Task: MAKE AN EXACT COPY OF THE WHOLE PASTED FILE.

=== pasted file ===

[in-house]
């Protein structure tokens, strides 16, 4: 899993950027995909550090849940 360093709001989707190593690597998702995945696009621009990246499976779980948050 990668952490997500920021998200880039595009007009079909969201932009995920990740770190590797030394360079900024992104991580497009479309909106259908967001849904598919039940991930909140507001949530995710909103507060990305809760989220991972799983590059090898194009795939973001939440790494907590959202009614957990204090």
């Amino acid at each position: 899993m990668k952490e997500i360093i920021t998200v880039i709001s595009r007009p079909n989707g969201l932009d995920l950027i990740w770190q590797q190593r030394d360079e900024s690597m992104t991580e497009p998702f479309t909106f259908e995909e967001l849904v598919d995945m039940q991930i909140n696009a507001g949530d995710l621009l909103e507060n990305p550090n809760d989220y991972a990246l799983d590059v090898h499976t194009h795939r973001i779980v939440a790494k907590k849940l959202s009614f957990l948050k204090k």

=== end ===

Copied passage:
[in-house]
């Protein structure tokens, strides 16, 4: 899993950027995909550090849940 360093709001989707190593690597998702995945696009621009990246499976779980948050 990668952490997500920021998200880039595009007009079909969201932009995920990740770190590797030394360079900024992104991580497009479309909106259908967001849904598919039940991930909140507001949530995710909103507060990305809760989220991972799983590059090898194009795939973001939440790494907590959202009614957990204090």
């Amino acid at each position: 899993m990668k952490e997500i360093i920021t998200v880039i709001s595009r007009p079909n989707g969201l932009d995920l950027i990740w770190q590797q190593r030394d360079e900024s690597m992104t991580e497009p998702f479309t909106f259908e995909e967001l849904v598919d995945m039940q991930i909140n696009a507001g949530d995710l621009l909103e507060n990305p550090n809760d989220y991972a990246l799983d590059v090898h499976t194009h795939r973001i779980v939440a790494k907590k849940l959202s009614f957990l948050k204090k």